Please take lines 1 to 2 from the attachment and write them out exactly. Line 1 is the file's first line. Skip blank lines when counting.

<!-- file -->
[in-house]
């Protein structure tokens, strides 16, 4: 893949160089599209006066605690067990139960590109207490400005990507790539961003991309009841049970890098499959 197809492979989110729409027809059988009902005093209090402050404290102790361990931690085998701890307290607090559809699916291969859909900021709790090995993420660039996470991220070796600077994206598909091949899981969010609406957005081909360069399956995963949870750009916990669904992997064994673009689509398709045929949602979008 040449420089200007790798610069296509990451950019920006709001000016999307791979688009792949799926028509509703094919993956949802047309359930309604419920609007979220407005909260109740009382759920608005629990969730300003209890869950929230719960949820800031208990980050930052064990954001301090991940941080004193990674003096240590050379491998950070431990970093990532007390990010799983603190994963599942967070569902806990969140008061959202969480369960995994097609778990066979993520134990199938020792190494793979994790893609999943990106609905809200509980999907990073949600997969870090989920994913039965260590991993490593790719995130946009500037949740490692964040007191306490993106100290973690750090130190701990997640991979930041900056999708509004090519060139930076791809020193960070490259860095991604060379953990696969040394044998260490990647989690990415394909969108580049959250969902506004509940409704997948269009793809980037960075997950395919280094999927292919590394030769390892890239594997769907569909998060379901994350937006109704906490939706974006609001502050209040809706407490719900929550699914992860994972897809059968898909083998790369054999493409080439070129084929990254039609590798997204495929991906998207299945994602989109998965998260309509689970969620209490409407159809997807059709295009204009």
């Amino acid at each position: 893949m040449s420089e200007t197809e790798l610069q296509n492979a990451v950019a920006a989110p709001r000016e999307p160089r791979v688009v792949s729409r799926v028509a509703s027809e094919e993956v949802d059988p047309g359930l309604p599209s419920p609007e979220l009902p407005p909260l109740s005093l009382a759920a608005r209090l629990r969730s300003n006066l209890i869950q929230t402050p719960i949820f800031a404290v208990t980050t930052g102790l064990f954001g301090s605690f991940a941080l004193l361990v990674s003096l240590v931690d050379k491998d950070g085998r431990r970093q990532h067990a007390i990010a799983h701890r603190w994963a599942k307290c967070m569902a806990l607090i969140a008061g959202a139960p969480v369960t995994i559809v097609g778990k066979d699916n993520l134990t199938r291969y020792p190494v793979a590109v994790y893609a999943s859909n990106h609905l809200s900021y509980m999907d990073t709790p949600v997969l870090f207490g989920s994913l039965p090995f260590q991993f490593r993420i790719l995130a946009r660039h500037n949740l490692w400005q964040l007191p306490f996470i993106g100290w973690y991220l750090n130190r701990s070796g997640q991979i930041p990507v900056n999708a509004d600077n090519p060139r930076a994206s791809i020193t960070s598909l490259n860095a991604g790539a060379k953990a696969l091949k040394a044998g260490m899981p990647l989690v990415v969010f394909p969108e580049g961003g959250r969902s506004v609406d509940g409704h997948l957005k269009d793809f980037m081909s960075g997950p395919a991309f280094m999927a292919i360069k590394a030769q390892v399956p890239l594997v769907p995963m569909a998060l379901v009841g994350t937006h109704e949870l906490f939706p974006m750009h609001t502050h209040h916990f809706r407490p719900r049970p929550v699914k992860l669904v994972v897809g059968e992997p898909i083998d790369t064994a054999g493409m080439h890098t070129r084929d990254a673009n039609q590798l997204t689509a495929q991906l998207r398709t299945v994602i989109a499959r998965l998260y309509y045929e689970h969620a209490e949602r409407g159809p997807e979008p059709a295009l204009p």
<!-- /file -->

[in-house]
């Protein structure tokens, strides 16, 4: 893949160089599209006066605690067990139960590109207490400005990507790539961003991309009841049970890098499959 197809492979989110729409027809059988009902005093209090402050404290102790361990931690085998701890307290607090559809699916291969859909900021709790090995993420660039996470991220070796600077994206598909091949899981969010609406957005081909360069399956995963949870750009916990669904992997064994673009689509398709045929949602979008 040449420089200007790798610069296509990451950019920006709001000016999307791979688009792949799926028509509703094919993956949802047309359930309604419920609007979220407005909260109740009382759920608005629990969730300003209890869950929230719960949820800031208990980050930052064990954001301090991940941080004193990674003096240590050379491998950070431990970093990532007390990010799983603190994963599942967070569902806990969140008061959202969480369960995994097609778990066979993520134990199938020792190494793979994790893609999943990106609905809200509980999907990073949600997969870090989920994913039965260590991993490593790719995130946009500037949740490692964040007191306490993106100290973690750090130190701990997640991979930041900056999708509004090519060139930076791809020193960070490259860095991604060379953990696969040394044998260490990647989690990415394909969108580049959250969902506004509940409704997948269009793809980037960075997950395919280094999927292919590394030769390892890239594997769907569909998060379901994350937006109704906490939706974006609001502050209040809706407490719900929550699914992860994972897809059968898909083998790369054999493409080439070129084929990254039609590798997204495929991906998207299945994602989109998965998260309509689970969620209490409407159809997807059709295009204009």